Shells utilised by the examined populations of D. pugilator belong to seven gastropod species. The absolute and relative numbers are presented in Table 2 together with shell usage at the Western Frisian Islands. As expected, the most commonly utilised shell was that of Littorina littorea. Besides this, Nassarius reticulatus is also quite common, even in the intertidal population on the beach. This and the presence of other shell species in the onshore beach population show that the hermit crabs actively transport shells from the sublittoral into the intertidal zone. All species in Table 2 have also been found washed ashore during shore collections at Wangerooge Island, but most of them were quite rare and were only found a few times. It is therefore surprising to see the relative dominance of sublittoral shells as those of N. reticulatus used by the beach population of Diogenes.
Table 2

Mollusk shells utilised by D. pugilator at the beach of Wangerooge and Langes Riff together with presence–absence data for the more western Dutch Islands

 

LR-090816

Wangerooge, beach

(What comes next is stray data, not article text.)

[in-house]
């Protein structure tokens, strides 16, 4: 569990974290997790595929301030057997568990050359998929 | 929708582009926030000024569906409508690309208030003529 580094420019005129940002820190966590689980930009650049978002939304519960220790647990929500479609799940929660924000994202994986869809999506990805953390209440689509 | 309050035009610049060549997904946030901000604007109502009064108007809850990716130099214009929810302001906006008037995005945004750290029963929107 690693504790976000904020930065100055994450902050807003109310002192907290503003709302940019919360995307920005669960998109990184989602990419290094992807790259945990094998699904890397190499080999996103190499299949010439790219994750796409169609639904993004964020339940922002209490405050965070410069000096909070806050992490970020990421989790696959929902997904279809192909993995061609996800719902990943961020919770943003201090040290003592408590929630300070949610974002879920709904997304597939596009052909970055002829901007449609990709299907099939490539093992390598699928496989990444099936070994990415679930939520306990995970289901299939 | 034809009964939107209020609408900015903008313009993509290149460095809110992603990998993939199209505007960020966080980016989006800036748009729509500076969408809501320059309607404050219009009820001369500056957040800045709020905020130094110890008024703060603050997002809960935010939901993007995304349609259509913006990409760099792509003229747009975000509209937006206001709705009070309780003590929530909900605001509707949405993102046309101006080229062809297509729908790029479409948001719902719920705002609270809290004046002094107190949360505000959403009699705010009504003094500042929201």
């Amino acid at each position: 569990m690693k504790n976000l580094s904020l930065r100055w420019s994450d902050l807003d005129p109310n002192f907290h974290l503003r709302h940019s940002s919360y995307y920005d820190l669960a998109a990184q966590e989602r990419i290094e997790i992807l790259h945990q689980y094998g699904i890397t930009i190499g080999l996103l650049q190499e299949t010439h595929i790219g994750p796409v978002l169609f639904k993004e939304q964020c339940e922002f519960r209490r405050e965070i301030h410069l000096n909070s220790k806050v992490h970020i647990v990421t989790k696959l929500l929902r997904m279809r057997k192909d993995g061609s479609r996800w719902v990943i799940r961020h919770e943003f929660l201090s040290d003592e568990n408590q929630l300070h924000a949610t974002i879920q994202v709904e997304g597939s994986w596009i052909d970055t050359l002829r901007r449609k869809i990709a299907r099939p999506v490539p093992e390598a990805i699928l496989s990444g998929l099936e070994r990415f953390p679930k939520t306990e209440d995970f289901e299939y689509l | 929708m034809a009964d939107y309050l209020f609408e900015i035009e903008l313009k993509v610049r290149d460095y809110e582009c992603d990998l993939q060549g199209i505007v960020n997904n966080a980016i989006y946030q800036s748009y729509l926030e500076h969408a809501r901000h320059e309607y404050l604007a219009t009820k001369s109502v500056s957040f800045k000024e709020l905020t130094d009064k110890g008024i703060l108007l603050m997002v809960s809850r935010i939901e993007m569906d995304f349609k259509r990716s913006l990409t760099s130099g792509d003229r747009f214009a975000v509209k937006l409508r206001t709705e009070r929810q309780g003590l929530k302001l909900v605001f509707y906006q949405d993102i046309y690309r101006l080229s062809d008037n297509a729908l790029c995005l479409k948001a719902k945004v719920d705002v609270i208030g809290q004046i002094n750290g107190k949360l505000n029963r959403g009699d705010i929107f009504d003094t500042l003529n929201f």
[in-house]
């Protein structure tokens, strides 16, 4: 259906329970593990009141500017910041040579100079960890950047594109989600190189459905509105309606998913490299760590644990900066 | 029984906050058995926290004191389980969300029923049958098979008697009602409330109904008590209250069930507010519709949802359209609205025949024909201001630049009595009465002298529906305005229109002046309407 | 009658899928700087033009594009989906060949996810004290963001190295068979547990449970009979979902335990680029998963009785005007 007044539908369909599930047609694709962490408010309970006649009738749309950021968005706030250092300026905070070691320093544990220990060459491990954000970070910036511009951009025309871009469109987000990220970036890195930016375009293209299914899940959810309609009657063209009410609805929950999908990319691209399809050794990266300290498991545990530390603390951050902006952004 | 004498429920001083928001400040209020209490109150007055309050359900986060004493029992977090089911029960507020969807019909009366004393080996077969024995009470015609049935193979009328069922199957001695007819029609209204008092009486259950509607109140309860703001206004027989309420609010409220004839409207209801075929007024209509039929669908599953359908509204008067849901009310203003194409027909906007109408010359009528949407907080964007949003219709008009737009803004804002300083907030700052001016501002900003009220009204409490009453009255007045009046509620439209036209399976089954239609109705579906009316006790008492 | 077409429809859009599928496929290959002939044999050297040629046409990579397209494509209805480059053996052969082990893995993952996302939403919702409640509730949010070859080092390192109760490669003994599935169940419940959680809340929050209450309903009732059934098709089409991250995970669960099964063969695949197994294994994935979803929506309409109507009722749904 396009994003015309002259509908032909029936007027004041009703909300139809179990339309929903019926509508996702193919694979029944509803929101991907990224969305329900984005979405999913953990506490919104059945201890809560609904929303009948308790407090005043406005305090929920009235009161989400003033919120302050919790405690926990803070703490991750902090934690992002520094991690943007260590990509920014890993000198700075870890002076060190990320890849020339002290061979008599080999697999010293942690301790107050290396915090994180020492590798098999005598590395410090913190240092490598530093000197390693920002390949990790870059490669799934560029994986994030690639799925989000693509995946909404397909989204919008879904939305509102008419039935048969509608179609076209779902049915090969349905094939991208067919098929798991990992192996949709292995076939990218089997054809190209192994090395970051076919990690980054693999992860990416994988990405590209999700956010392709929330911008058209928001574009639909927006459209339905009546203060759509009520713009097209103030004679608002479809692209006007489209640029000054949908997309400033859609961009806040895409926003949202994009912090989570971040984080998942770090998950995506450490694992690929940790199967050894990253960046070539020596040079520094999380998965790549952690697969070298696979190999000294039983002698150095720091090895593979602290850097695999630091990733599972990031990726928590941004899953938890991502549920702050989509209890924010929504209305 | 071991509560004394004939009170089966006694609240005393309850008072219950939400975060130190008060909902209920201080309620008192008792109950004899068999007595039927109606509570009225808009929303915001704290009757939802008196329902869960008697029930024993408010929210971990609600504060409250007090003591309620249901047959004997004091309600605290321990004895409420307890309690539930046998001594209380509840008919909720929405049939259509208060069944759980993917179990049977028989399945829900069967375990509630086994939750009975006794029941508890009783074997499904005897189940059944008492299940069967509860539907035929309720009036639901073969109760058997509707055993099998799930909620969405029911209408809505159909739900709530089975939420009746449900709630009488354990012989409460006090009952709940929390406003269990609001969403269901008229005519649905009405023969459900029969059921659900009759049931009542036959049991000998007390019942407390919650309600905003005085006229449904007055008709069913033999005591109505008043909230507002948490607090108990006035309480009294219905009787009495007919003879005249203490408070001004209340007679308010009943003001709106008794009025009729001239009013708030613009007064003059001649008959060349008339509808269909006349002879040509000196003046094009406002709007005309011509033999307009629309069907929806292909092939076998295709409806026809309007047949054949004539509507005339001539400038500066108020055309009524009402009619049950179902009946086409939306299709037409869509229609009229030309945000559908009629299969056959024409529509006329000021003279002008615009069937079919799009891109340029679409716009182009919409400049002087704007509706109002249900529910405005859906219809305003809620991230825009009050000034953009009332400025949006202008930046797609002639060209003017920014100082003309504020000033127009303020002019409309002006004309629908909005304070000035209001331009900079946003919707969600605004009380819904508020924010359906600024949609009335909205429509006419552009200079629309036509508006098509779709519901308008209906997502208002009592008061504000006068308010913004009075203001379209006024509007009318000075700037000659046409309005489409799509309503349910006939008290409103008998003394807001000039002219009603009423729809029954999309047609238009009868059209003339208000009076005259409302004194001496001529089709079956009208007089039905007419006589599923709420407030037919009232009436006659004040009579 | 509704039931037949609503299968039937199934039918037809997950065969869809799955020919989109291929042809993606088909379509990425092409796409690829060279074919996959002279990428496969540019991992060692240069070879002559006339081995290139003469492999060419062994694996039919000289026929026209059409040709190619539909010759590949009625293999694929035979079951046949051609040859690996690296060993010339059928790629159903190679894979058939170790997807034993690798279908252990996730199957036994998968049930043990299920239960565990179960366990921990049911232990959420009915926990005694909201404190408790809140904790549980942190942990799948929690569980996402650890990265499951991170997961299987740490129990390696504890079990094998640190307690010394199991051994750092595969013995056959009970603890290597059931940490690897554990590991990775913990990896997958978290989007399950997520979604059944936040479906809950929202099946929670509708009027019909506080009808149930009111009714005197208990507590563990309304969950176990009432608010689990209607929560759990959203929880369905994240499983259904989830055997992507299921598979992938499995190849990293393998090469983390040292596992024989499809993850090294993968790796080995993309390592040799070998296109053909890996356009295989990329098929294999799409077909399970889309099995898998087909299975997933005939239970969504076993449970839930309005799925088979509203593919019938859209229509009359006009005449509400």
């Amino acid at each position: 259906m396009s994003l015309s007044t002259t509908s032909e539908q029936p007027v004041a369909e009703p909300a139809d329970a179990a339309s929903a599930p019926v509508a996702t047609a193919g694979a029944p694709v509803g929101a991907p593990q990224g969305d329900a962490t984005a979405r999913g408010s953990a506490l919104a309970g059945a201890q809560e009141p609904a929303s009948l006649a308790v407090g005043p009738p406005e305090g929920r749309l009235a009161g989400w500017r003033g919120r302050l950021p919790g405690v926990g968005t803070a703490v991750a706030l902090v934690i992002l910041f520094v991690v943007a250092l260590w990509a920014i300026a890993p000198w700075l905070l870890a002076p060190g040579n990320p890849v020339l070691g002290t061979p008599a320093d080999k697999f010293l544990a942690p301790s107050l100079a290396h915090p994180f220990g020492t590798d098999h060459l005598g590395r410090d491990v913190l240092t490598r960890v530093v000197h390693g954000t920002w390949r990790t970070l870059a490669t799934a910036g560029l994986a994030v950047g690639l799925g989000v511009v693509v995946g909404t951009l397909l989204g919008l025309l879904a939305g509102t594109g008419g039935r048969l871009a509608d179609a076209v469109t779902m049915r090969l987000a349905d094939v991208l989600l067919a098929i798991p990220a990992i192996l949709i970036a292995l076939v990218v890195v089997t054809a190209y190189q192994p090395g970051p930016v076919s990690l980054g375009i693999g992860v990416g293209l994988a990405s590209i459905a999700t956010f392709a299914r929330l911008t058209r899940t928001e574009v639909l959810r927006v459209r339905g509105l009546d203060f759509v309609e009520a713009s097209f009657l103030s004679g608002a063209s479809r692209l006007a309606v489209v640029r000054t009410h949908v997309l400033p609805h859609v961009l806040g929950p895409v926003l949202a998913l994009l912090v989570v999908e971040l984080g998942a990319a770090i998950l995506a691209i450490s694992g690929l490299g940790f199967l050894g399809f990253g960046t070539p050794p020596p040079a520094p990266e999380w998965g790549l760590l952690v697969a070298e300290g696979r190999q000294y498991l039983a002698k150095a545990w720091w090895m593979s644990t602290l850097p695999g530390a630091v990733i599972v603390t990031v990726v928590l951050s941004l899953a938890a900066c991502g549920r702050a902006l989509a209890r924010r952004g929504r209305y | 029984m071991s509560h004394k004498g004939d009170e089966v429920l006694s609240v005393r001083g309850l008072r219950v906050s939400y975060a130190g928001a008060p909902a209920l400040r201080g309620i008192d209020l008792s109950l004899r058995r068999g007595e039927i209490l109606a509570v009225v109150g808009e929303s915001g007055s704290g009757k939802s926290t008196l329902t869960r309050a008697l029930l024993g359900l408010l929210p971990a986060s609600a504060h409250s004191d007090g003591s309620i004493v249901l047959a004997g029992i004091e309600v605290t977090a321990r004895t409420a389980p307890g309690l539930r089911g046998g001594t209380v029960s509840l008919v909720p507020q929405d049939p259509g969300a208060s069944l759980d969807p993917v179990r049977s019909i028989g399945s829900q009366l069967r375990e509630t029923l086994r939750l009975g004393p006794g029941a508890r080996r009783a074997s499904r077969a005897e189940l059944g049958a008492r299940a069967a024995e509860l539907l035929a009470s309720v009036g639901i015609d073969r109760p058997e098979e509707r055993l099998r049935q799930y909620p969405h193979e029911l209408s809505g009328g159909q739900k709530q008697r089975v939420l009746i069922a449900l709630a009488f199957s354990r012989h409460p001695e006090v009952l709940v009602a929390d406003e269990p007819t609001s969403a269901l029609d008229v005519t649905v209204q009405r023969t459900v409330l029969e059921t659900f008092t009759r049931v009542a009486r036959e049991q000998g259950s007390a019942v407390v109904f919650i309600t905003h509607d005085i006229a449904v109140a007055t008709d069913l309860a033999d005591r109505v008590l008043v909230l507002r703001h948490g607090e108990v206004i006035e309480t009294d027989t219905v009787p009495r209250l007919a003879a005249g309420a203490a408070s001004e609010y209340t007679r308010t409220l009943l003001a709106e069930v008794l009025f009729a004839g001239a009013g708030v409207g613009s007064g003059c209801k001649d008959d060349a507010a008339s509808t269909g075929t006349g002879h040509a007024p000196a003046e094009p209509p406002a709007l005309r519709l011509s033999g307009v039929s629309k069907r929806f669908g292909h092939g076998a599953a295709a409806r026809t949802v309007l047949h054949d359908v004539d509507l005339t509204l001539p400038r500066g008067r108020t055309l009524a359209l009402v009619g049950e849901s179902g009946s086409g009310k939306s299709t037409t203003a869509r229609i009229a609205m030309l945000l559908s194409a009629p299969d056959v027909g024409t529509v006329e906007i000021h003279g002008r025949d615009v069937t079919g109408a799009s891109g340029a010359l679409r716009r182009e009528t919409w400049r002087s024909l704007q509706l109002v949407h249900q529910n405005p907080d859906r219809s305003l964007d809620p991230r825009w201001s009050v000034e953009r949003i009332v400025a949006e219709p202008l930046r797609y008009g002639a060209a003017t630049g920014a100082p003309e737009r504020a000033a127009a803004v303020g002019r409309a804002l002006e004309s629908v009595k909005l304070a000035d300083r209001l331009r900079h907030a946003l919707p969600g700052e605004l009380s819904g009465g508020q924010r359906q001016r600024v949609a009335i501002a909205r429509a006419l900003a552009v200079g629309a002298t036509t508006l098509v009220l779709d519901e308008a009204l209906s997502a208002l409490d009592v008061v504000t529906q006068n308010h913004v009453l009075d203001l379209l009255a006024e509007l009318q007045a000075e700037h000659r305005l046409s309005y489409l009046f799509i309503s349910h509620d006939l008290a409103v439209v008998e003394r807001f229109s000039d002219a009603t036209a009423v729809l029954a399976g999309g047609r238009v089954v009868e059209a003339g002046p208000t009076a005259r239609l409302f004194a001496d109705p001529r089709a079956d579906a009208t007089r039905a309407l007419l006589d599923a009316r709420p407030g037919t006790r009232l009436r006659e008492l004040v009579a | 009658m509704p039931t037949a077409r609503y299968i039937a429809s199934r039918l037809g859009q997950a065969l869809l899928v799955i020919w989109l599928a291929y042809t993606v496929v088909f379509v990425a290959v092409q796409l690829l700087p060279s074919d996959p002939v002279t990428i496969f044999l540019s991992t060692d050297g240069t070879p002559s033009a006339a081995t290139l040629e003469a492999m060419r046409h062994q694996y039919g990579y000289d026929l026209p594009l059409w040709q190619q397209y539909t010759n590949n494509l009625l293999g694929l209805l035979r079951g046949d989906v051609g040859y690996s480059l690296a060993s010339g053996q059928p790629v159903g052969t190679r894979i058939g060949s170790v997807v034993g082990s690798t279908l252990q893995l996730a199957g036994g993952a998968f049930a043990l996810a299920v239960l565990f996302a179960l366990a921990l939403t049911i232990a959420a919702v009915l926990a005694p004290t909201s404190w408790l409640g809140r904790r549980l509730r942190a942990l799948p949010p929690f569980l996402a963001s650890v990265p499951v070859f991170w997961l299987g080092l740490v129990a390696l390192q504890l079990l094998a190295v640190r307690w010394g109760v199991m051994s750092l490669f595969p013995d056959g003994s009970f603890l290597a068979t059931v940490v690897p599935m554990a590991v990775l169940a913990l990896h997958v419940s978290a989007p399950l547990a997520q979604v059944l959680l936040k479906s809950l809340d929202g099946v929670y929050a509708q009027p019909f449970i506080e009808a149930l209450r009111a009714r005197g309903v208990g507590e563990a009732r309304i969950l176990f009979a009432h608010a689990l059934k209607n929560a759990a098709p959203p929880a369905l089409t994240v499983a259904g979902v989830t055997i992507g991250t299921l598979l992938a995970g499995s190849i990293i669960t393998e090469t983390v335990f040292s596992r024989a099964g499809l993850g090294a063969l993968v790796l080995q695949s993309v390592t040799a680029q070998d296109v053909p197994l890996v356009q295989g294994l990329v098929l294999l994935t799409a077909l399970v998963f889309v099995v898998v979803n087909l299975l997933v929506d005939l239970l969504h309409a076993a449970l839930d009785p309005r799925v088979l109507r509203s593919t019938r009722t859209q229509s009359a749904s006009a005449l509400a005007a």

Schiermonnikoog

Terschelling

Texel

Littorina littorea

265

189

X

X

X

Nassarius reticulatus

32

47

X

X

X

Euspira nitida

31

16

X

X

X

Turritella communis

17

2

 

X

 

Propebela turricula

14

4

X

X

 

Buccinum undatum

5

5

 

X

 

Epitonium clathrus

4

1

 

X

 

Littorina cf saxatilis

3

1

 

X

 

Euspira catena

 

3

 

X

 

Aporrhais pespelecani

  

X

X

 

Epitonius turtonis

  

X

X

 

Gibbula magus

   

X

 

Littorina sp.

   

X

 

Nassarius cf. incrassatus

   

X

 

Nassarius pygmaeus

   

X

 

Nucella lapillus

   

X

 

Data for Schiermonnikoog from Van Peursen (2008), for Terschelling from Doeksen (2003), Knol (2005) and van Peursen (2008), for Texel from de Wolf and de Wolf (2002)

Discussion